Patients with a certain B-cell malignancy and abnormal liver function tests at diagnosis are at risk of shorter overall survival (OS) compared with those who have normal liver function, according to research published in the American Journal of Hematology (online September 22, 2017; doi:10.1002/ajh.24915).
Recent research has shown the clinical and prognostic importance of organ systems—particularly the kidneys and skin—on the survival outcomes of patients with chronic lymphocytic leukemia (CLL). However, limited data exist regarding the prognostic implications of liver dysfunction in this population.
Paul J Hampel, MD, department of internal medicine, Mayo Clinic (Rochester, MN), and colleagues conducted a study to assess the potential relationship between liver dysfunction and OS for patients newly-diagnosed with CLL. A total of 2336 patients with untreated disease between 1993 and 2016 were sampled. Researchers assessed for the prevalence of liver dysfunction at baseline, proportion of patients who acquired liver function test abnormalities, time to first therapy, and OS.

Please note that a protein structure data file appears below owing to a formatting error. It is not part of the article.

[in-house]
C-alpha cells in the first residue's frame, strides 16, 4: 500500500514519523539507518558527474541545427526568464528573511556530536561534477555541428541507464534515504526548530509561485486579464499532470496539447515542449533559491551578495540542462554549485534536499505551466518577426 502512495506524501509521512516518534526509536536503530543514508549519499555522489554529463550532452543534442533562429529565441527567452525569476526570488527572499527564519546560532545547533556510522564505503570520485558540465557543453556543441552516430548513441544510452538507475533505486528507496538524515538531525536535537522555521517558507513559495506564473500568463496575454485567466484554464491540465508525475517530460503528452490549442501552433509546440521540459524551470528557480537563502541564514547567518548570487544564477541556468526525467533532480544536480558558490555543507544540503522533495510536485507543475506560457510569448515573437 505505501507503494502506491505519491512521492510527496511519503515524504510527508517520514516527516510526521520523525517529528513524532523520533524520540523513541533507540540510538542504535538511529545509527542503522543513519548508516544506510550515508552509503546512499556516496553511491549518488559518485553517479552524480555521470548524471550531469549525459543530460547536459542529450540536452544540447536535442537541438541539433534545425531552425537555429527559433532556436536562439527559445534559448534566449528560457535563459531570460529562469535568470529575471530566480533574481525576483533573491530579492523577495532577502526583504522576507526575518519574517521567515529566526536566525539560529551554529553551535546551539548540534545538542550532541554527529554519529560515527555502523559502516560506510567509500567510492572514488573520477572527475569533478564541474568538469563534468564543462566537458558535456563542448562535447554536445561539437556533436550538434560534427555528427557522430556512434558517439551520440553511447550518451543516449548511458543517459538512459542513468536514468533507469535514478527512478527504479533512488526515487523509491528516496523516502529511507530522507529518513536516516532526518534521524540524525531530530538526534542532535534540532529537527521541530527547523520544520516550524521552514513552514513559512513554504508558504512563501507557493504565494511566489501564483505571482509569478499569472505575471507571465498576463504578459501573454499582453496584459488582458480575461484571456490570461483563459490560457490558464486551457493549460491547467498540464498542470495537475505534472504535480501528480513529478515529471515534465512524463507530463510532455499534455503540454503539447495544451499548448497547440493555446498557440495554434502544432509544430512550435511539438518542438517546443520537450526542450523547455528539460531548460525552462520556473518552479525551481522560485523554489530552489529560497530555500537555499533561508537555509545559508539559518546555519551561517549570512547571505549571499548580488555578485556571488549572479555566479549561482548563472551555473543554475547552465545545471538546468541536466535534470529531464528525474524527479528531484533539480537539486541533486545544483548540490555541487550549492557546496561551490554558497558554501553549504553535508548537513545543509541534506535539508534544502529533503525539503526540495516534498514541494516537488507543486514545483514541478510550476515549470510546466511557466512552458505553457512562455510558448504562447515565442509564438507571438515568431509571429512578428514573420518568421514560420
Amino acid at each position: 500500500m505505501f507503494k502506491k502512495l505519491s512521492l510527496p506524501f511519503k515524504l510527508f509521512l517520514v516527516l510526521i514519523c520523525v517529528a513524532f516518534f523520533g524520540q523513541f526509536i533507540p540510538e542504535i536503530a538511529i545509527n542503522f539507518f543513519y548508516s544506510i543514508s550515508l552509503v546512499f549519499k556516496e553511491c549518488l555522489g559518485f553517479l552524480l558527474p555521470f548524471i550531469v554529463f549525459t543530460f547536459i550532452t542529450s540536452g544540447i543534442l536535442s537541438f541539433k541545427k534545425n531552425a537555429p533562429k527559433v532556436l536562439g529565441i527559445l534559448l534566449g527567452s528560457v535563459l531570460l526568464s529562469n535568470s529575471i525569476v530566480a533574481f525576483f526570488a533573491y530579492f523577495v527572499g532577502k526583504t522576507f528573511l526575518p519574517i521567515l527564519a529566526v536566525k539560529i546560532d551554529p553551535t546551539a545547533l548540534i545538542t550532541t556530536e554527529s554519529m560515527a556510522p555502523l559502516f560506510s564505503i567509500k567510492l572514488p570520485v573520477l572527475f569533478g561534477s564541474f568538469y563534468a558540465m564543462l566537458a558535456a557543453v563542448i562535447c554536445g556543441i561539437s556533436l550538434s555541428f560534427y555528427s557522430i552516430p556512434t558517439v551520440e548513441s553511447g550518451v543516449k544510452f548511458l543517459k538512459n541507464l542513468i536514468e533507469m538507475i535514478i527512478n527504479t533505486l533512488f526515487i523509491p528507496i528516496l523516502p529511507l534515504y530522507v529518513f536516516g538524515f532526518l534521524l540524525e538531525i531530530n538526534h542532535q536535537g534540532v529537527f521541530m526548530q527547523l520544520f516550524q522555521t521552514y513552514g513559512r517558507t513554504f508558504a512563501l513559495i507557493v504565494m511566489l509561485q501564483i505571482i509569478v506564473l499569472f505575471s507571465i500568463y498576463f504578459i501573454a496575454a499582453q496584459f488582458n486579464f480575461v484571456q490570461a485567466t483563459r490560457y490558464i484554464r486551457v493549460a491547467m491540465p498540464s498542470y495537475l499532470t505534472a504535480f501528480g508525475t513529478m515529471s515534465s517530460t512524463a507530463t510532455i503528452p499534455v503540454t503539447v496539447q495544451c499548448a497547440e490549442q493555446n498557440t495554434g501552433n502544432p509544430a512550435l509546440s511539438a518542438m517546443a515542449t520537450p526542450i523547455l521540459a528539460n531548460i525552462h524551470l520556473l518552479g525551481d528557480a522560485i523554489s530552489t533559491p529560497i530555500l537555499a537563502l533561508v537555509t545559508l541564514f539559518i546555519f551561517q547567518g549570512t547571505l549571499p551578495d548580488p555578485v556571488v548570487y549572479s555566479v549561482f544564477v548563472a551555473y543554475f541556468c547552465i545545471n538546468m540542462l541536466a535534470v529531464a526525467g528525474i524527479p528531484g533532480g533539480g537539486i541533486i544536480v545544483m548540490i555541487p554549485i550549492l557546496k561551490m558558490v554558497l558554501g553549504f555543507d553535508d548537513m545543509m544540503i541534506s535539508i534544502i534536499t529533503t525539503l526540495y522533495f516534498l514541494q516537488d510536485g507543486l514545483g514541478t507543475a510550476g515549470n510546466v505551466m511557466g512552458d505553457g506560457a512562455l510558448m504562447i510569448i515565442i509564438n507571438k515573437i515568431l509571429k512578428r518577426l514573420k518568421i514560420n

Eighty-two patients (3.5%) had abnormal liver function tests at baseline. Abnormal liver function test was associated with advanced Rai stage (Rai III-IV), lower hemoglobin, and lower platelet count, researchers reported.
Among the patients without a normal test at baseline, 1594 had a liver function test after diagnosis at a median follow-up of 59 months. After 10 years follow-up, approximately 25% of patients had experienced at least one abnormal liver function test when follow-up was censored at death. In such patients, lower hemoglobin and lower platelet count predicted risk for development of liver dysfunction at subsequent follow-up. Other predicting factors included CD49d expression, CD38 expression, ZAP-70 expression, unmutated IGHV, and high-risk FISH.
Additionally, 52 patients underwent liver biopsy. Traces of CLL were found in the liver tissue in 73% of these patients. Portal tracts were the most commonly involved region.
Patients with abnormal liver function tests at baseline demonstrated a shorter OS compared with those with normal tests (HR, 1.80; 95% CI, 1.13-2.87; P = .014). Researchers acknowledged that the time to first therapy was comparable between the two groups.
“A plausible theory is that high-risk patients develop more aggressive disease with more extensive liver involvement that results in dysfunction,” researchers wrote. “This may explain the unexpected finding of our study.”—Zachary Bessette